Our “Western" logic emerges from the works of Aristotle, who basically said: “It is impossible for the same thing at the same time to belong and not to belong to the sam thing and in the same respect; and whatever other distinctions we might add to meet dialectical objections, let them be added. This, then, is the most certain of all principles. . . "
This axiom of Aristotelian logic seems so self-evident to us that we don't even question it. The statement that X is A, and not A at the same time seems totally nonsensical to us. But there is a different kind of logic, called “paradoxical" logic, which assumes that A and non-A do not exclude each other as predicates of X. This kind of thinking can be found in Eastern philosophies. Lao-tse said: “Words that are strictly true seem to be paradoxical. " And Chuang-tzu: “That which is one is one. That which is not-one, is also one".
So it is, and it is not, and it is neither this, nor that. This is the essence of Taoism: “My words are very easy to know, and very easy to practise. But there is no one in the world who is able to know and able to practise them. " In Taoist thinking, the highest step to which thought can lead is to know that we do not know. “To know and yet think we do not know is the highest attainment; not to know and yet think we do know is a disease. " We need to look at things from different angles, from a different perspective.
We need to be able to put ourselves in other peoples’ shoes. We need to consider events in a different light. We don't know what is right and what is wrong. “Learn to yield and be soft if you want to survive. Learn to bow and you will stand in your full height. To bend like a read in the wind - that is the real strength" If you're too rigid, you'll break. But if you're flexible, you'll bend and maintain your dignity in any situation. Just to be able to accept someone else's opinion, without trying to convince them of ours, is a great step forward. Instead of being defensive, you could say something like, “You've got a point there", “That's an interesting thought", “I've never looked at it this way", “Thank you for sharing your ideas on this subject with me. " Paradoxical thinking enables us to be compromising.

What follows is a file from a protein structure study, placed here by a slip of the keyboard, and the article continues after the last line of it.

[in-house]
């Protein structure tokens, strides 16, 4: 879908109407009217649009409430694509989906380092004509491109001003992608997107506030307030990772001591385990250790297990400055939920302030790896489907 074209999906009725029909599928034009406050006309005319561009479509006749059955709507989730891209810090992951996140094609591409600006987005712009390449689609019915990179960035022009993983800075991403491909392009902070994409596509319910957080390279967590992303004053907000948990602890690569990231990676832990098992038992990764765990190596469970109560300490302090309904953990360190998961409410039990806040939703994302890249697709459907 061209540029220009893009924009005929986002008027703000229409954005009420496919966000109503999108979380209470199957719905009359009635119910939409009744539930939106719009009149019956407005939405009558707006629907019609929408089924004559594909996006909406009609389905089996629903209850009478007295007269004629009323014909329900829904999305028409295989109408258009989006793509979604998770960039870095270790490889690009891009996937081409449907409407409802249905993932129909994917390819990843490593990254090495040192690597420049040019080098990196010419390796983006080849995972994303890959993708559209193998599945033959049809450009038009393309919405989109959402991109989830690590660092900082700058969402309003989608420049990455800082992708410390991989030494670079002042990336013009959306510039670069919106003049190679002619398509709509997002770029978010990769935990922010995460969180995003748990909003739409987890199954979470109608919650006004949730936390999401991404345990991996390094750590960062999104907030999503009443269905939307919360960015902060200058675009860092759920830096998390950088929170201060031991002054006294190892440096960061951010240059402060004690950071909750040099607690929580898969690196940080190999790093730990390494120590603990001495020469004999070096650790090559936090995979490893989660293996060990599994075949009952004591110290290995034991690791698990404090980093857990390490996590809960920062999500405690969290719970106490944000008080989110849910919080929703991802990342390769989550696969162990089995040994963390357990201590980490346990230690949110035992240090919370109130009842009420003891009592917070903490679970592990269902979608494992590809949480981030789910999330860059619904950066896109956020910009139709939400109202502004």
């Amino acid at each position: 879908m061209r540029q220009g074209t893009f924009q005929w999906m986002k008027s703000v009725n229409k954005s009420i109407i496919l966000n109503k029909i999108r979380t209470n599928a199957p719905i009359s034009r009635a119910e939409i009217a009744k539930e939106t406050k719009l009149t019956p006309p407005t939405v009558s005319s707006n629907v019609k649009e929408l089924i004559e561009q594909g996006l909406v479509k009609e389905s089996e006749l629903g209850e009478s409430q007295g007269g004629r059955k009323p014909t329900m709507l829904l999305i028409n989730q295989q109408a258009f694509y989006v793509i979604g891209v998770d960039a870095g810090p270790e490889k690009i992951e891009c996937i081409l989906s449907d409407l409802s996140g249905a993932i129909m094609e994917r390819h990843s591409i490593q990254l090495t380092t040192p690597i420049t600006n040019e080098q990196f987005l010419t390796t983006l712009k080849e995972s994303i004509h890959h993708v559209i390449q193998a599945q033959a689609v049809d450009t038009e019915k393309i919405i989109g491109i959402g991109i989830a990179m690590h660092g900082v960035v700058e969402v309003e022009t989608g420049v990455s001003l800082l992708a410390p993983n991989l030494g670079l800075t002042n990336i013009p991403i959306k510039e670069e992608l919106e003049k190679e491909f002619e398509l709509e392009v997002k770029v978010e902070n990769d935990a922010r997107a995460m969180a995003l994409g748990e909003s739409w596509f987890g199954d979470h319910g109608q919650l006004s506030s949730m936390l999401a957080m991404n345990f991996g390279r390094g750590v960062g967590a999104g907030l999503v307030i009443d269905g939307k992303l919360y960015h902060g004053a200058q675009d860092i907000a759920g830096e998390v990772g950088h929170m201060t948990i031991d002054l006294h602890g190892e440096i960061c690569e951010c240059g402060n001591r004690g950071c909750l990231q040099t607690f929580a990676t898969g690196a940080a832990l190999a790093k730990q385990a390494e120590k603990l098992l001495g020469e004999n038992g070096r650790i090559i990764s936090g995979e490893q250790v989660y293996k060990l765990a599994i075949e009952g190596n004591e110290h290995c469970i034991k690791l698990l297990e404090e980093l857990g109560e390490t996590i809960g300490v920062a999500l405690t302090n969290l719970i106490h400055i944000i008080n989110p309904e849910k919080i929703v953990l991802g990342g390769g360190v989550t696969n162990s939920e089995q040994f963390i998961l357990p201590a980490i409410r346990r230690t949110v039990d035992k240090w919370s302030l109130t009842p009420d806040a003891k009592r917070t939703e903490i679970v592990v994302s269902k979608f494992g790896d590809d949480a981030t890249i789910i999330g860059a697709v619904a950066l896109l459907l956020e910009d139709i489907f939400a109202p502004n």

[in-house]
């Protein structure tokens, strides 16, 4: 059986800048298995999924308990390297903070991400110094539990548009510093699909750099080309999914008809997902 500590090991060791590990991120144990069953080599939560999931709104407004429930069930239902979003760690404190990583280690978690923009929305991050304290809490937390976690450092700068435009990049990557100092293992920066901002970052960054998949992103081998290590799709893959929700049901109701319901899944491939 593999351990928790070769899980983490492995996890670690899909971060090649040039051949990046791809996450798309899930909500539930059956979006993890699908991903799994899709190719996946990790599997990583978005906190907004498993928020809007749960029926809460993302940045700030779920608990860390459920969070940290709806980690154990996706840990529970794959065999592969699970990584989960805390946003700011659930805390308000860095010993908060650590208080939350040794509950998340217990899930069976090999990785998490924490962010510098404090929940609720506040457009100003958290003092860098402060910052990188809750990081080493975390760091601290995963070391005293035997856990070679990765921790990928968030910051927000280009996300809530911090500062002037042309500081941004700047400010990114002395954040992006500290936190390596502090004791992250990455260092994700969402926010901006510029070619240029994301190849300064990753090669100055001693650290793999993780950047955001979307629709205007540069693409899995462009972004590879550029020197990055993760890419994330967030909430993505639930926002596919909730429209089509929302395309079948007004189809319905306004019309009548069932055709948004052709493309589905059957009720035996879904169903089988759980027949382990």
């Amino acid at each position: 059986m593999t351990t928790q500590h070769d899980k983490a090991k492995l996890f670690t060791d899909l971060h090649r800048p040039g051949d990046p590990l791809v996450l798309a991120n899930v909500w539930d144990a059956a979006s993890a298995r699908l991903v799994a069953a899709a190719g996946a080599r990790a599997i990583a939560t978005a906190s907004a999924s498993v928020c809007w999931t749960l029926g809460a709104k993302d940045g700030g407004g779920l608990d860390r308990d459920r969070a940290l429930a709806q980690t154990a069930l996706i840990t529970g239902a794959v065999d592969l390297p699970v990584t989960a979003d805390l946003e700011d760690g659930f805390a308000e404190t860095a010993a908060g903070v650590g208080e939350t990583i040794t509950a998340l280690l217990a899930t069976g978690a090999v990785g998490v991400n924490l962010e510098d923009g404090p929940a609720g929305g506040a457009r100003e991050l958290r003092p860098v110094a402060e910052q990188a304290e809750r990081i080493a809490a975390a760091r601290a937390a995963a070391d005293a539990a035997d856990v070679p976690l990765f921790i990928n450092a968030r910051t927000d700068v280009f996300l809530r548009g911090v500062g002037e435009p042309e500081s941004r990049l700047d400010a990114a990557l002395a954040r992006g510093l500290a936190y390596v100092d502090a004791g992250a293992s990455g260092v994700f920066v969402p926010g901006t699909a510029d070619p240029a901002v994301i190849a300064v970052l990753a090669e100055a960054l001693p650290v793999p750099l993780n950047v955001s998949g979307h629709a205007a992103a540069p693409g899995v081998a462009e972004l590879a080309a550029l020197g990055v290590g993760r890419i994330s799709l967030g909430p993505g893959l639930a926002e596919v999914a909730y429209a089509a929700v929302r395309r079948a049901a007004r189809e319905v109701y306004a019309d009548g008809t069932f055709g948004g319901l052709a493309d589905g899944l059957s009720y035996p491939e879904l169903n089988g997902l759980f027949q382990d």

We become willing to make concessions, to yield to the influence of others. We're not invincibly rigid or obstinate. We become adaptable people, able to adjust readily to different conditions, while maintaining our sense of identity. In a good relationship, there are more yesses than nos. A good relationship with anyone always accentuates the positive, and paradoxical thinking helps us achieve this level of tolerance and understanding.
by Isa Bella
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